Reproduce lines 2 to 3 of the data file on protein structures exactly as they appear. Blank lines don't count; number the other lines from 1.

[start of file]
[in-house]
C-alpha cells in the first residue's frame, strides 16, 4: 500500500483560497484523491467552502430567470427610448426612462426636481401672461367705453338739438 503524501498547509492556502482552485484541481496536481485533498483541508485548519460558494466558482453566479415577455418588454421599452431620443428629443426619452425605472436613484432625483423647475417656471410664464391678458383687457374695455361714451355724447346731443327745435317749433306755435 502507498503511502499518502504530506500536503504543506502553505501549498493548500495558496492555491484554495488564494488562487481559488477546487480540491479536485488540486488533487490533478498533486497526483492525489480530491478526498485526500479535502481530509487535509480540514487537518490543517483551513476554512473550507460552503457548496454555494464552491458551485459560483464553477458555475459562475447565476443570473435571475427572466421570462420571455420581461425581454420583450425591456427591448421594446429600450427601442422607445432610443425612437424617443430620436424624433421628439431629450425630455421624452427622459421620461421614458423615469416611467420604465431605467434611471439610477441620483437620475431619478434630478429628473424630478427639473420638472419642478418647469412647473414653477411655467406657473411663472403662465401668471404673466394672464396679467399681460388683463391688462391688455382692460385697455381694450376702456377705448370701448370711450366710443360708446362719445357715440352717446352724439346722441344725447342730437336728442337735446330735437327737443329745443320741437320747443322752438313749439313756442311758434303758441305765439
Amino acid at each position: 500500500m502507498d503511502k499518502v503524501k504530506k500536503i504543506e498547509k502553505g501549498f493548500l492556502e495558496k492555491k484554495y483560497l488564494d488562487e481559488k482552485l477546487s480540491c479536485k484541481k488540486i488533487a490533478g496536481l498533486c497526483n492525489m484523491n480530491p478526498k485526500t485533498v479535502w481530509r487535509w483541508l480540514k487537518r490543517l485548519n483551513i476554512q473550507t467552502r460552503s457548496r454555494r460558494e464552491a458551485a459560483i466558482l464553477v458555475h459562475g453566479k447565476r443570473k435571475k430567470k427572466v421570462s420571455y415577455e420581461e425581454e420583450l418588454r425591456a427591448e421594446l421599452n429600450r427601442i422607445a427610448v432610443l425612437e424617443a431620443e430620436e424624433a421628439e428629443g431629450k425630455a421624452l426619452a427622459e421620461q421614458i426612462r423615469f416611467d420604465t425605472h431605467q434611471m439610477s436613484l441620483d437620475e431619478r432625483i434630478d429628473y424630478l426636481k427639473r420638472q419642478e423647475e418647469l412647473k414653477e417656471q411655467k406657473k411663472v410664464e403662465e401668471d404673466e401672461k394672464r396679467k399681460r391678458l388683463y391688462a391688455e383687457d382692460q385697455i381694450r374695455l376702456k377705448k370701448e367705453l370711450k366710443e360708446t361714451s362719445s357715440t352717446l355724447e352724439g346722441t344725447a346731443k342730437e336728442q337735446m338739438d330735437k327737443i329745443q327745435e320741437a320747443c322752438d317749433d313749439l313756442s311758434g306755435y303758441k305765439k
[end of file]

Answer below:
C-alpha cells in the first residue's frame, strides 16, 4: 500500500483560497484523491467552502430567470427610448426612462426636481401672461367705453338739438 503524501498547509492556502482552485484541481496536481485533498483541508485548519460558494466558482453566479415577455418588454421599452431620443428629443426619452425605472436613484432625483423647475417656471410664464391678458383687457374695455361714451355724447346731443327745435317749433306755435 502507498503511502499518502504530506500536503504543506502553505501549498493548500495558496492555491484554495488564494488562487481559488477546487480540491479536485488540486488533487490533478498533486497526483492525489480530491478526498485526500479535502481530509487535509480540514487537518490543517483551513476554512473550507460552503457548496454555494464552491458551485459560483464553477458555475459562475447565476443570473435571475427572466421570462420571455420581461425581454420583450425591456427591448421594446429600450427601442422607445432610443425612437424617443430620436424624433421628439431629450425630455421624452427622459421620461421614458423615469416611467420604465431605467434611471439610477441620483437620475431619478434630478429628473424630478427639473420638472419642478418647469412647473414653477411655467406657473411663472403662465401668471404673466394672464396679467399681460388683463391688462391688455382692460385697455381694450376702456377705448370701448370711450366710443360708446362719445357715440352717446352724439346722441344725447342730437336728442337735446330735437327737443329745443320741437320747443322752438313749439313756442311758434303758441305765439
Amino acid at each position: 500500500m502507498d503511502k499518502v503524501k504530506k500536503i504543506e498547509k502553505g501549498f493548500l492556502e495558496k492555491k484554495y483560497l488564494d488562487e481559488k482552485l477546487s480540491c479536485k484541481k488540486i488533487a490533478g496536481l498533486c497526483n492525489m484523491n480530491p478526498k485526500t485533498v479535502w481530509r487535509w483541508l480540514k487537518r490543517l485548519n483551513i476554512q473550507t467552502r460552503s457548496r454555494r460558494e464552491a458551485a459560483i466558482l464553477v458555475h459562475g453566479k447565476r443570473k435571475k430567470k427572466v421570462s420571455y415577455e420581461e425581454e420583450l418588454r425591456a427591448e421594446l421599452n429600450r427601442i422607445a427610448v432610443l425612437e424617443a431620443e430620436e424624433a421628439e428629443g431629450k425630455a421624452l426619452a427622459e421620461q421614458i426612462r423615469f416611467d420604465t425605472h431605467q434611471m439610477s436613484l441620483d437620475e431619478r432625483i434630478d429628473y424630478l426636481k427639473r420638472q419642478e423647475e418647469l412647473k414653477e417656471q411655467k406657473k411663472v410664464e403662465e401668471d404673466e401672461k394672464r396679467k399681460r391678458l388683463y391688462a391688455e383687457d382692460q385697455i381694450r374695455l376702456k377705448k370701448e367705453l370711450k366710443e360708446t361714451s362719445s357715440t352717446l355724447e352724439g346722441t344725447a346731443k342730437e336728442q337735446m338739438d330735437k327737443i329745443q327745435e320741437a320747443c322752438d317749433d313749439l313756442s311758434g306755435y303758441k305765439k